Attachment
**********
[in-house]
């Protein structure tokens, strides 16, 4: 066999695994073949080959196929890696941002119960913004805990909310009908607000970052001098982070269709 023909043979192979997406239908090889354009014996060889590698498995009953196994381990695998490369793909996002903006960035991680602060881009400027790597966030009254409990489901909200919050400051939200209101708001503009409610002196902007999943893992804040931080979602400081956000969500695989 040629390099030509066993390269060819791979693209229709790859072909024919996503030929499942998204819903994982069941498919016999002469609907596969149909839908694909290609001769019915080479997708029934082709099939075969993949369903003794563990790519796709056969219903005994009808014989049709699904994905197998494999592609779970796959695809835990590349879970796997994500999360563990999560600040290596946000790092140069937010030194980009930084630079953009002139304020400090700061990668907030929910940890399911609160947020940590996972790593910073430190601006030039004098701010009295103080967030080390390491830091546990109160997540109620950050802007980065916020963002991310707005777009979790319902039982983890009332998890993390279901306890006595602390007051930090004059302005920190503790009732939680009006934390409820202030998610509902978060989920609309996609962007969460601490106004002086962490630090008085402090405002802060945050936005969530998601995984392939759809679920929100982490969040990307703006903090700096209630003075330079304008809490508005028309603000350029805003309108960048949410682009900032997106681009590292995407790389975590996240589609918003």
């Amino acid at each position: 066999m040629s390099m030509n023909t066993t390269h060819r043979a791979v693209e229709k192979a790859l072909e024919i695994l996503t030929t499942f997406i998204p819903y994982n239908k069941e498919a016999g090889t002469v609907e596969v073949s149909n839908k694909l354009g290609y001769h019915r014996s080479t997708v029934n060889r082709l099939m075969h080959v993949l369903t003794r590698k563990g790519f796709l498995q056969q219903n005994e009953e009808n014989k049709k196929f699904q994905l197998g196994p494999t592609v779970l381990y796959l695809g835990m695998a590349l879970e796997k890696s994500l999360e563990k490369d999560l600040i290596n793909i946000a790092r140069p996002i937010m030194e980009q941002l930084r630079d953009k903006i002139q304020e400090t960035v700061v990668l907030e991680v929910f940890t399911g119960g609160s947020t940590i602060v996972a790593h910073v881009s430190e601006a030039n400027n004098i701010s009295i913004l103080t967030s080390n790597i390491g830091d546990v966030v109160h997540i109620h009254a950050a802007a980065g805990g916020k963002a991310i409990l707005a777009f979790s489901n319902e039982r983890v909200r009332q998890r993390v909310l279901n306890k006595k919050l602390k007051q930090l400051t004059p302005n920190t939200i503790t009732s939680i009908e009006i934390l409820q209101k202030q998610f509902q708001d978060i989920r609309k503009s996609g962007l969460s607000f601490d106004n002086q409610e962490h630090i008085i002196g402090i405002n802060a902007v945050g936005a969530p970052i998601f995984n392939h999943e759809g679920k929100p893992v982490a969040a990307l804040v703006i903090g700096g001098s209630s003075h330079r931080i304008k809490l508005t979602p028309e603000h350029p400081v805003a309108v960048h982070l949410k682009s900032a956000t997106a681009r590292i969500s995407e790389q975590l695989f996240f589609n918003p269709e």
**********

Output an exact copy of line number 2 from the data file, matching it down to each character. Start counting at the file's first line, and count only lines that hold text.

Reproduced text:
């Protein structure tokens, strides 16, 4: 066999695994073949080959196929890696941002119960913004805990909310009908607000970052001098982070269709 023909043979192979997406239908090889354009014996060889590698498995009953196994381990695998490369793909996002903006960035991680602060881009400027790597966030009254409990489901909200919050400051939200209101708001503009409610002196902007999943893992804040931080979602400081956000969500695989 040629390099030509066993390269060819791979693209229709790859072909024919996503030929499942998204819903994982069941498919016999002469609907596969149909839908694909290609001769019915080479997708029934082709099939075969993949369903003794563990790519796709056969219903005994009808014989049709699904994905197998494999592609779970796959695809835990590349879970796997994500999360563990999560600040290596946000790092140069937010030194980009930084630079953009002139304020400090700061990668907030929910940890399911609160947020940590996972790593910073430190601006030039004098701010009295103080967030080390390491830091546990109160997540109620950050802007980065916020963002991310707005777009979790319902039982983890009332998890993390279901306890006595602390007051930090004059302005920190503790009732939680009006934390409820202030998610509902978060989920609309996609962007969460601490106004002086962490630090008085402090405002802060945050936005969530998601995984392939759809679920929100982490969040990307703006903090700096209630003075330079304008809490508005028309603000350029805003309108960048949410682009900032997106681009590292995407790389975590996240589609918003």